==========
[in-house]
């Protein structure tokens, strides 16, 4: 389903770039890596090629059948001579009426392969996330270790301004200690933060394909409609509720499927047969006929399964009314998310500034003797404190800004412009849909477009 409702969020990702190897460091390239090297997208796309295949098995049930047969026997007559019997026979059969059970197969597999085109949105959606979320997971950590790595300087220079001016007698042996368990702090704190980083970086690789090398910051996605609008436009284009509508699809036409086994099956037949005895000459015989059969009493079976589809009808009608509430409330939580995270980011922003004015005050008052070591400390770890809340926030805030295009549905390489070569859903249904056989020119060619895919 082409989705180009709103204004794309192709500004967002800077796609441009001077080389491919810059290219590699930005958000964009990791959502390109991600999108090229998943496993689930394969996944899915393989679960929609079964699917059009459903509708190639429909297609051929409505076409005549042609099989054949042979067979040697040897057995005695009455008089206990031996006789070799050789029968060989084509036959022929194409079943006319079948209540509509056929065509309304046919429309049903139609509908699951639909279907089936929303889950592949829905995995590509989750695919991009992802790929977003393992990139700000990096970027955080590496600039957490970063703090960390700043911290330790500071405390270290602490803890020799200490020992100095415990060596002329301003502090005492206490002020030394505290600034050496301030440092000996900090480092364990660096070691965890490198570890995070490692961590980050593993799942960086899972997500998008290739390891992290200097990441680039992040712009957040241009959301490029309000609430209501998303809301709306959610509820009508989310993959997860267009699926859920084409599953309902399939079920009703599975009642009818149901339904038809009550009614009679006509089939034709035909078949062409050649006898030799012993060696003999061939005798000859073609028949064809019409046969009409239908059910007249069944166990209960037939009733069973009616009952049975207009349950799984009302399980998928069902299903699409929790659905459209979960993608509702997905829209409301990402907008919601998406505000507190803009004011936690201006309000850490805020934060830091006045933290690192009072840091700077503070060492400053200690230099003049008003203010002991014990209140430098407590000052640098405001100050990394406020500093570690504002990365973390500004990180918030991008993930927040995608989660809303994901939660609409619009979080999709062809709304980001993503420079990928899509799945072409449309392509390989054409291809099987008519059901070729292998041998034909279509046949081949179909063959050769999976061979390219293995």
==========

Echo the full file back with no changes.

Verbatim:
[in-house]
């Protein structure tokens, strides 16, 4: 389903770039890596090629059948001579009426392969996330270790301004200690933060394909409609509720499927047969006929399964009314998310500034003797404190800004412009849909477009 409702969020990702190897460091390239090297997208796309295949098995049930047969026997007559019997026979059969059970197969597999085109949105959606979320997971950590790595300087220079001016007698042996368990702090704190980083970086690789090398910051996605609008436009284009509508699809036409086994099956037949005895000459015989059969009493079976589809009808009608509430409330939580995270980011922003004015005050008052070591400390770890809340926030805030295009549905390489070569859903249904056989020119060619895919 082409989705180009709103204004794309192709500004967002800077796609441009001077080389491919810059290219590699930005958000964009990791959502390109991600999108090229998943496993689930394969996944899915393989679960929609079964699917059009459903509708190639429909297609051929409505076409005549042609099989054949042979067979040697040897057995005695009455008089206990031996006789070799050789029968060989084509036959022929194409079943006319079948209540509509056929065509309304046919429309049903139609509908699951639909279907089936929303889950592949829905995995590509989750695919991009992802790929977003393992990139700000990096970027955080590496600039957490970063703090960390700043911290330790500071405390270290602490803890020799200490020992100095415990060596002329301003502090005492206490002020030394505290600034050496301030440092000996900090480092364990660096070691965890490198570890995070490692961590980050593993799942960086899972997500998008290739390891992290200097990441680039992040712009957040241009959301490029309000609430209501998303809301709306959610509820009508989310993959997860267009699926859920084409599953309902399939079920009703599975009642009818149901339904038809009550009614009679006509089939034709035909078949062409050649006898030799012993060696003999061939005798000859073609028949064809019409046969009409239908059910007249069944166990209960037939009733069973009616009952049975207009349950799984009302399980998928069902299903699409929790659905459209979960993608509702997905829209409301990402907008919601998406505000507190803009004011936690201006309000850490805020934060830091006045933290690192009072840091700077503070060492400053200690230099003049008003203010002991014990209140430098407590000052640098405001100050990394406020500093570690504002990365973390500004990180918030991008993930927040995608989660809303994901939660609409619009979080999709062809709304980001993503420079990928899509799945072409449309392509390989054409291809099987008519059901070729292998041998034909279509046949081949179909063959050769999976061979390219293995």